Pearl of the Black Sea
Nessebar is an ancient Bulgarian town situated very close to the well-known Sunny Beach. Nessebar, which is essentially a small island, has the highest number of churches per capita in the world. In fact, a few of the forty churches date all the way back to 5th century AD! Consequently, Nessebar is listed as a UNESCO world heritage site and is often termed the ‘Pearl of the Black Sea.’
We started the first evening of our Bulgarian trip in Burgas. For dinner, we wanted to order something quintessentially Bulgarian. So we enquired about this item in the drink section called “Ayran.” Our wonderful waitress struggled to explain what it was. So we let it go and didn’t order this exotic sounding drink. To our surprise, our host got a cup of Ayran for us and very generously said that it would be on the hotel. I took a sip and I knew what it was, instantly.
Ayran is basically a savoury buttermilk – a cooling drink made from yoghurt and diluted with ice water and salt. It is, also, often garnished with mint. This drink originated in Persia and made it’s way to Bulgaria through their influential neighbour – Turkey. And why was this taste familiar to me? Because this buttermilk also travelled to India and is now known as ‘Chaach’ or ‘Chaas’. Cool, huh?
For The Love of Zucchini
One thing is for certain: Bulgarians love eating and feeding crispy / fried / roasted / grilled / marinated / unsalted / let-your-imagination-run-wild Zucchini. Well, lucky for us, Divya & I loved our Zucchini portions during this Bulgarian weekend. And the Best Bulgarian Zucchini Dish Award goes to? The sinfully fried paper-thin Zucchini crisps served with a garlic yoghurt sauce…. yummm…!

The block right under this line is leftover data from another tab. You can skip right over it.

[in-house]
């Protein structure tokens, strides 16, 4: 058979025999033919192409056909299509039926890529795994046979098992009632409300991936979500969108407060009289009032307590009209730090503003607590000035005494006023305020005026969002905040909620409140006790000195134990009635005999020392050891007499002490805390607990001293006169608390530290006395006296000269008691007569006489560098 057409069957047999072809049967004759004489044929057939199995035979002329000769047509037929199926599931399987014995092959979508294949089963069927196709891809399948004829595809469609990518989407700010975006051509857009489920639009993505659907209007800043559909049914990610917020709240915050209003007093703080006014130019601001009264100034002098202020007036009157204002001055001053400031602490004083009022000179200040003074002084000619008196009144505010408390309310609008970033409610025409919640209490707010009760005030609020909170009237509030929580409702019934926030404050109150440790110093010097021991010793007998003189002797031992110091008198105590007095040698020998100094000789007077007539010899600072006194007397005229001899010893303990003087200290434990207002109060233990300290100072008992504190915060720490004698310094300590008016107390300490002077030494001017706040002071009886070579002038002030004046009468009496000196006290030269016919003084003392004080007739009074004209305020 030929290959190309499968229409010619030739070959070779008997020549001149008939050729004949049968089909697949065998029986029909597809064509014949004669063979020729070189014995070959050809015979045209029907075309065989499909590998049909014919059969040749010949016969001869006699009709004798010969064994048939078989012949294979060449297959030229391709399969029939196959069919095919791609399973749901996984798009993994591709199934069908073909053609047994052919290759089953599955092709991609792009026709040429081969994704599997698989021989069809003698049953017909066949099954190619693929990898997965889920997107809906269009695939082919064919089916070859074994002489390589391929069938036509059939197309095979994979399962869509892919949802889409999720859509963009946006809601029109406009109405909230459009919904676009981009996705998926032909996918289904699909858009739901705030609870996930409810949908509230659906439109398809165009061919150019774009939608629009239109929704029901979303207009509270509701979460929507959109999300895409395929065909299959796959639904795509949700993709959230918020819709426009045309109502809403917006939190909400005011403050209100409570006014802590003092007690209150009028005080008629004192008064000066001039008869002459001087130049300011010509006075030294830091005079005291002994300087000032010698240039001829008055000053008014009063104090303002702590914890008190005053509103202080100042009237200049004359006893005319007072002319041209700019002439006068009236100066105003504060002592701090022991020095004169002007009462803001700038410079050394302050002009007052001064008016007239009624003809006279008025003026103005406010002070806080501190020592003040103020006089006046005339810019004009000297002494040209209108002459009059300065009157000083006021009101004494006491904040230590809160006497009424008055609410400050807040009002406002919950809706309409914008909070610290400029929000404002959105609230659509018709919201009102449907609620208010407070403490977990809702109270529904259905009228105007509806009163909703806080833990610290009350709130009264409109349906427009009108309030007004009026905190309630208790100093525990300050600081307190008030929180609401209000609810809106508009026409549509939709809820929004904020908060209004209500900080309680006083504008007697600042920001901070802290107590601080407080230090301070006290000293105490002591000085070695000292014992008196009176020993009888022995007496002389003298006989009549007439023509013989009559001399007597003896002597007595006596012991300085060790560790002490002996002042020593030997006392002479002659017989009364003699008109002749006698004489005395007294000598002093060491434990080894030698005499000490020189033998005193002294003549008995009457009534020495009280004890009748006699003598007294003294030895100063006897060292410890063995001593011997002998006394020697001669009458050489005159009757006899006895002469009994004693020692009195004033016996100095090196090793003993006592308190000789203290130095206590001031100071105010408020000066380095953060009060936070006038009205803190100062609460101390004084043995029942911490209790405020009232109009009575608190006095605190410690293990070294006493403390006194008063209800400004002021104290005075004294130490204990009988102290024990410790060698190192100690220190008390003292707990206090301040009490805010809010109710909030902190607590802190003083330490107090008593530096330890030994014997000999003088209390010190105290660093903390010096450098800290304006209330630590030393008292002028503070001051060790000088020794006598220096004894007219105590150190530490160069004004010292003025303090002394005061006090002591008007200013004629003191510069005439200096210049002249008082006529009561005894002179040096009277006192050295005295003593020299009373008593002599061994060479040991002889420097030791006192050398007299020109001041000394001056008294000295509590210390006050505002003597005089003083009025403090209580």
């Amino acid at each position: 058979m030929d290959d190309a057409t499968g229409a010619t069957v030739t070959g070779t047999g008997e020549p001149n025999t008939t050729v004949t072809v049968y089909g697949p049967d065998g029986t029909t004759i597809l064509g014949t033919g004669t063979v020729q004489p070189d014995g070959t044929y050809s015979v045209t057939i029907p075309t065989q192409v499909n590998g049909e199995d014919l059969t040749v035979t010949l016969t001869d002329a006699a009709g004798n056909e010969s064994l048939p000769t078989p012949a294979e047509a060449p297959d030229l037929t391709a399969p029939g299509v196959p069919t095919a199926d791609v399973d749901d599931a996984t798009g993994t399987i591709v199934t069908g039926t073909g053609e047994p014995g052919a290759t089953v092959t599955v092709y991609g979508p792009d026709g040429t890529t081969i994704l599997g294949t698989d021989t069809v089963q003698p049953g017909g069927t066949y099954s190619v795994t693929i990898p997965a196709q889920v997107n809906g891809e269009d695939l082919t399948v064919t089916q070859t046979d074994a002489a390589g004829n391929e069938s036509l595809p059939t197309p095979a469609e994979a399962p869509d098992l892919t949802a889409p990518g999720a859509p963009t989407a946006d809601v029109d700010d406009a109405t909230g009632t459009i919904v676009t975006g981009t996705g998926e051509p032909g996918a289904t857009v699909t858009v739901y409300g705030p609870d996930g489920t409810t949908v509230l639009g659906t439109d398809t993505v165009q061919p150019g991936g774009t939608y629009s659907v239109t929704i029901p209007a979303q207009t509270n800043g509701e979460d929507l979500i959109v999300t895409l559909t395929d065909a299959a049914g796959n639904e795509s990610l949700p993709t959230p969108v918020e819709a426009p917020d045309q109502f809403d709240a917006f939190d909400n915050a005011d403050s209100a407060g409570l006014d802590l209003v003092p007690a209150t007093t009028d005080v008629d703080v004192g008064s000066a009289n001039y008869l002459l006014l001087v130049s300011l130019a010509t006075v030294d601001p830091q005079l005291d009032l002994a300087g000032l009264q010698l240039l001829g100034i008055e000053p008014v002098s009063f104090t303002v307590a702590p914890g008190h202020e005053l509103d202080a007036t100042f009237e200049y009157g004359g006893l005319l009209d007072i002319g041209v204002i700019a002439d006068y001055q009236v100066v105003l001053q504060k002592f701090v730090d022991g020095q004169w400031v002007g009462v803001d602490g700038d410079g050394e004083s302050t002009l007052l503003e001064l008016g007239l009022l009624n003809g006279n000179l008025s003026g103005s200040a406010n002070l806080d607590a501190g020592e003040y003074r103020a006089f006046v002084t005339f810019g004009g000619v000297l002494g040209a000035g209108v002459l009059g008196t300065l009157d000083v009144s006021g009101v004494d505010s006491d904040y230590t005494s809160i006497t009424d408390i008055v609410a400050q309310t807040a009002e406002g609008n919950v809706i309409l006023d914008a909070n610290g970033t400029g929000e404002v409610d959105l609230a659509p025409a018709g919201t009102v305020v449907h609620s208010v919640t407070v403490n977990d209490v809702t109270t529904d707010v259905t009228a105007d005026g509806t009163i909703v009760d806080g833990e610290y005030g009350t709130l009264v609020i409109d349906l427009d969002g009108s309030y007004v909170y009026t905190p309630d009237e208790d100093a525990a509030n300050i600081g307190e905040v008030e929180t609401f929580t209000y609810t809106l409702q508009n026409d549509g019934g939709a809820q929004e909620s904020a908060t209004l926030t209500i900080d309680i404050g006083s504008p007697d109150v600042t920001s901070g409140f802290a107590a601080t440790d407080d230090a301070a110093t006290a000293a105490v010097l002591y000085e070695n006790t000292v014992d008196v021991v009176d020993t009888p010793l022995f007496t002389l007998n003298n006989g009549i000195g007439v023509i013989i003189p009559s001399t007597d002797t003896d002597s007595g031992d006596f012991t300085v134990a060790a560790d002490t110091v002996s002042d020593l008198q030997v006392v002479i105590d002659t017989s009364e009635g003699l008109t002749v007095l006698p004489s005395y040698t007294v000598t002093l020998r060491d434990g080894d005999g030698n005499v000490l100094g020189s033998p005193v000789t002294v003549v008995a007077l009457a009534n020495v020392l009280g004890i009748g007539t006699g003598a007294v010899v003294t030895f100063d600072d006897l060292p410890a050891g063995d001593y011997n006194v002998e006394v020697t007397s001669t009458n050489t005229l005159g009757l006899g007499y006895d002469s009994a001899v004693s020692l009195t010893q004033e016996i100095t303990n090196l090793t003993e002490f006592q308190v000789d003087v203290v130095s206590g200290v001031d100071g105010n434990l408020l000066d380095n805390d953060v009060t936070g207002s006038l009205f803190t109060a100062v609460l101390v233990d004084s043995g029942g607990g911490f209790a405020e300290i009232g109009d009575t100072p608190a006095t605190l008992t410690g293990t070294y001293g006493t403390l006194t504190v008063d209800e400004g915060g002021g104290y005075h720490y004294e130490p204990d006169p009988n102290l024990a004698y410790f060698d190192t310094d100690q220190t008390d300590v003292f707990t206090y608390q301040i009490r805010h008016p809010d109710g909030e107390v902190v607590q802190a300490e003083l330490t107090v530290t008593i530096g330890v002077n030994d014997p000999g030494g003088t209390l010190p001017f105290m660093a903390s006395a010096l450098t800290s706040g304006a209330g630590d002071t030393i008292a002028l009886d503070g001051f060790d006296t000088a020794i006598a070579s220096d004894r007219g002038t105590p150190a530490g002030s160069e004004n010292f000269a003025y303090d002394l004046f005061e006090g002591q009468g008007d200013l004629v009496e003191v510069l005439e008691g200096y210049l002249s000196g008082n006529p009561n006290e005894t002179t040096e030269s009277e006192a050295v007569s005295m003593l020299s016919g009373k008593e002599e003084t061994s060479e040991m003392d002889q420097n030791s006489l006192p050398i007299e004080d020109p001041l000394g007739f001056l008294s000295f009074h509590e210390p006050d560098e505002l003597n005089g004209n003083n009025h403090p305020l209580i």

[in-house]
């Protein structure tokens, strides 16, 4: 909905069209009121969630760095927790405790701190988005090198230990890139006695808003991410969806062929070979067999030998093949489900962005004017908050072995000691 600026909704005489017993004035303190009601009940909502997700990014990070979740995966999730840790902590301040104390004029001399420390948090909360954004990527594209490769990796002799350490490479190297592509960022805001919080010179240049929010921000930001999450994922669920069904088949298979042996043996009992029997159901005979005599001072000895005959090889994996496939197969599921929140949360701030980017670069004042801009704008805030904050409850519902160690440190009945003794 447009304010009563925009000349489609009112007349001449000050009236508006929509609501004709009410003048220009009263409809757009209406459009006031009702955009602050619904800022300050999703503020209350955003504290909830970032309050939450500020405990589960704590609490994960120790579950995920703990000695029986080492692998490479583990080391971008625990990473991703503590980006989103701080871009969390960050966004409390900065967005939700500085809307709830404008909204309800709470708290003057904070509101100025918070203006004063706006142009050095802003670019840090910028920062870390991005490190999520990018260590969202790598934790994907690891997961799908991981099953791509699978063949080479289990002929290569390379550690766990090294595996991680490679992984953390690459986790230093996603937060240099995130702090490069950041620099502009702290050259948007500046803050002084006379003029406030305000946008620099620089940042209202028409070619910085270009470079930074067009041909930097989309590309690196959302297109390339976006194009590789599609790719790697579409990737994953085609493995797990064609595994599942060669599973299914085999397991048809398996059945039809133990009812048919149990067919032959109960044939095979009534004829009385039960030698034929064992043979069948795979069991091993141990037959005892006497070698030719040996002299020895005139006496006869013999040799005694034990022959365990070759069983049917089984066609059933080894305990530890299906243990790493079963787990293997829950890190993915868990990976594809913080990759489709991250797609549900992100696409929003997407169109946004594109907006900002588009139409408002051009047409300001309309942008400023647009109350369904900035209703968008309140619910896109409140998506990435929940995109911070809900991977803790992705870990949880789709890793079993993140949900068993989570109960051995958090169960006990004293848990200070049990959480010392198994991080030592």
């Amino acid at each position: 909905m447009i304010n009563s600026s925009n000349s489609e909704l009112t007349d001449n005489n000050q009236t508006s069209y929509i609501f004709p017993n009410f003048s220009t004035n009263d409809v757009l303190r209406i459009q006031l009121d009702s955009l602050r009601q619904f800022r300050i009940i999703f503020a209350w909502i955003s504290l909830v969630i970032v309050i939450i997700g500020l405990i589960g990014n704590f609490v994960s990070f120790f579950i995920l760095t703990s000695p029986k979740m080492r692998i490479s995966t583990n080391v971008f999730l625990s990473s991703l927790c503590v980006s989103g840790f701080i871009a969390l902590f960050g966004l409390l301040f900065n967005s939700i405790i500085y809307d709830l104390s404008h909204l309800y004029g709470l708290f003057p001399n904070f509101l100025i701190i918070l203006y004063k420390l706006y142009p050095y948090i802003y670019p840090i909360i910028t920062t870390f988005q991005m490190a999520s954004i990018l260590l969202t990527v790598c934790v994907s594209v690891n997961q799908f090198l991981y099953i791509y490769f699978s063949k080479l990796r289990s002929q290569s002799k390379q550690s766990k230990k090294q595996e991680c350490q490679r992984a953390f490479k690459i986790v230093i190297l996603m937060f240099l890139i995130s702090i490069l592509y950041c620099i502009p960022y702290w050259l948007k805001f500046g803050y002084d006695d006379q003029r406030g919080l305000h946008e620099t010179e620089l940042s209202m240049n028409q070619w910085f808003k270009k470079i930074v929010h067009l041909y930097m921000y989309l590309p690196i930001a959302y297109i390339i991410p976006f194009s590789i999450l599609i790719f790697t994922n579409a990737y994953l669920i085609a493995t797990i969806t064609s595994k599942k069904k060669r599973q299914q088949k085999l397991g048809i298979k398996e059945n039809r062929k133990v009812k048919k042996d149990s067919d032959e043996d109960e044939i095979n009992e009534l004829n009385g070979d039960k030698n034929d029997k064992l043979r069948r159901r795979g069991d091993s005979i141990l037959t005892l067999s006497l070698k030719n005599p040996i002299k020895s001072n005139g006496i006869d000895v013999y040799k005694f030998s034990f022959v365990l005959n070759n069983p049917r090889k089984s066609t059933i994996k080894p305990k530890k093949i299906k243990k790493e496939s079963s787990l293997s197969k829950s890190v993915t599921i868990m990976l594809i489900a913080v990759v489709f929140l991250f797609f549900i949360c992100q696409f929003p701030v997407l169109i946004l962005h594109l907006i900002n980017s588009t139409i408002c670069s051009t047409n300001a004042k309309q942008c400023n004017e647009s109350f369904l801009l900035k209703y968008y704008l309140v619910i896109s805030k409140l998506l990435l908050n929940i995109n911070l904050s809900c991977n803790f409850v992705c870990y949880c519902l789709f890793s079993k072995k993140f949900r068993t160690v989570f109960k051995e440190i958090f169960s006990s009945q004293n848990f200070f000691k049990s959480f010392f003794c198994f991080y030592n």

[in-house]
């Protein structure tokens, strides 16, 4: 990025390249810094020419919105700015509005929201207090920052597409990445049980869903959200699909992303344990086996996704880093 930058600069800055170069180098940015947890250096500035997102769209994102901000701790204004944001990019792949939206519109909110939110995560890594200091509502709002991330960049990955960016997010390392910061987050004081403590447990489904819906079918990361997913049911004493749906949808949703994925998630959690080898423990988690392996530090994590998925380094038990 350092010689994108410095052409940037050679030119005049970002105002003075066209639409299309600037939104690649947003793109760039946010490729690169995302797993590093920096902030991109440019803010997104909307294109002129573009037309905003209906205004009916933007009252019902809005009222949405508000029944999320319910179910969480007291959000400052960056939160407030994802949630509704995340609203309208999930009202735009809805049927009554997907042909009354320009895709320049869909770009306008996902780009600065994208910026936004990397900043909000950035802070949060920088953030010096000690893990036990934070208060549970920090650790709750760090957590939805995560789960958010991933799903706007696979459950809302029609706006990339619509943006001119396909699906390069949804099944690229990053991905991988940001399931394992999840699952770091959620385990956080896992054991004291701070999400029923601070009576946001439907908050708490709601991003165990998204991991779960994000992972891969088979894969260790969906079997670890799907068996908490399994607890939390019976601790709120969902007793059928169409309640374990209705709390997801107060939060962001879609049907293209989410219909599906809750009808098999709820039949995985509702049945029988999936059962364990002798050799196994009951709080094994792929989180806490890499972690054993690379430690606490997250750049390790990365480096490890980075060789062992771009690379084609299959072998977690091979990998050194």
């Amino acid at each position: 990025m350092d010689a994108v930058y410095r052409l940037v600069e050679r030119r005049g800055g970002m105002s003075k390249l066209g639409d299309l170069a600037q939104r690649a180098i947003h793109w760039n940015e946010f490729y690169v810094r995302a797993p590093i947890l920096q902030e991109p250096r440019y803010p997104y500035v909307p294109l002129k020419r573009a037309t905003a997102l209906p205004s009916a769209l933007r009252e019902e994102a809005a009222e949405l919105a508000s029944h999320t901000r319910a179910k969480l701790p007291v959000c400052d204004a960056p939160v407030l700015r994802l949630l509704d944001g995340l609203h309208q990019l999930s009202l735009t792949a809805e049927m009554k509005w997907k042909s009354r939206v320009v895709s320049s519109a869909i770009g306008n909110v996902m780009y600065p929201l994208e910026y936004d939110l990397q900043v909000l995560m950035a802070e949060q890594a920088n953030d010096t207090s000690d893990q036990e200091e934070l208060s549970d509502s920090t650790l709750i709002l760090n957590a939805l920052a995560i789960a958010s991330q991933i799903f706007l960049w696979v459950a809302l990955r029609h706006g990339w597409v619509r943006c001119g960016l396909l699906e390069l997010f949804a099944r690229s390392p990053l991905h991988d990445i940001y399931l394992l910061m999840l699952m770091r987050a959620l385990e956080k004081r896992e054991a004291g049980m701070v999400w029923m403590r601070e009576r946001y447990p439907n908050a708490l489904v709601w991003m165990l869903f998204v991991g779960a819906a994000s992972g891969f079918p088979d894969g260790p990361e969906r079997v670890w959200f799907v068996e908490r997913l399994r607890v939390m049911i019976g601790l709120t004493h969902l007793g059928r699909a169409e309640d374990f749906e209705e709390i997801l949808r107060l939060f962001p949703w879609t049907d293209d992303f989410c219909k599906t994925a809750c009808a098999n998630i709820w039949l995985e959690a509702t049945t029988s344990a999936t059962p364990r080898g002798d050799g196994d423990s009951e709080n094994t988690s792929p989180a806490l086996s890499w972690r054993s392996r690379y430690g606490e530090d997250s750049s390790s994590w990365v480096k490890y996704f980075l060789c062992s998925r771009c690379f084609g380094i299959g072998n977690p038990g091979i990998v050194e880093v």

The Black Sea?
Consider me ignorant, but I was expecting, perhaps sub-consciously, the Bulgarian black sea to appear black in colour or at the very least darker and more mysterious compared to it’s numerous frivolous and docile blue cousins. But to my mild-ish disappointment, I learnt that the Black Sea gets its name from its reputation of being hostile to sea vessels and navigators back in the days. Well, at least, I learnt something new.
The French Excuse
In Nessebar, we wandered into a local store with beautiful Bulgarian / Turkish ceramic plates, bowls and vases on display. While we were looking around the store, the shop-owner walked over to us and started chatting about where we were from etcetera – the usual chit-chat. Also, he handed us each a cup of the most delicious fruit-infused warm tea. We chatted, looked around and even considered purchasing some coasters. Eventually, though, we decided against the purchase. The owner approached once again, surely hoping to secure a sale. Before he could begin his pitch, I asked, “what time are you open until?”
He let out a light chuckle and replied, “That’s the French excuse. When tourists from France want to decline politely, they ask that question.” Busted. Situation beyond salvation. Run! Fumbling and attempting to close the conversation now, I blurted, “No, no no, just that we are waiting for our friends who are yet to arrive from Sozopol. We will all come back together as soon as they arrive. Thank you.” Needless to say, we never went back.
And I’m sure he believed my fluff as much he believes those poor French tourists.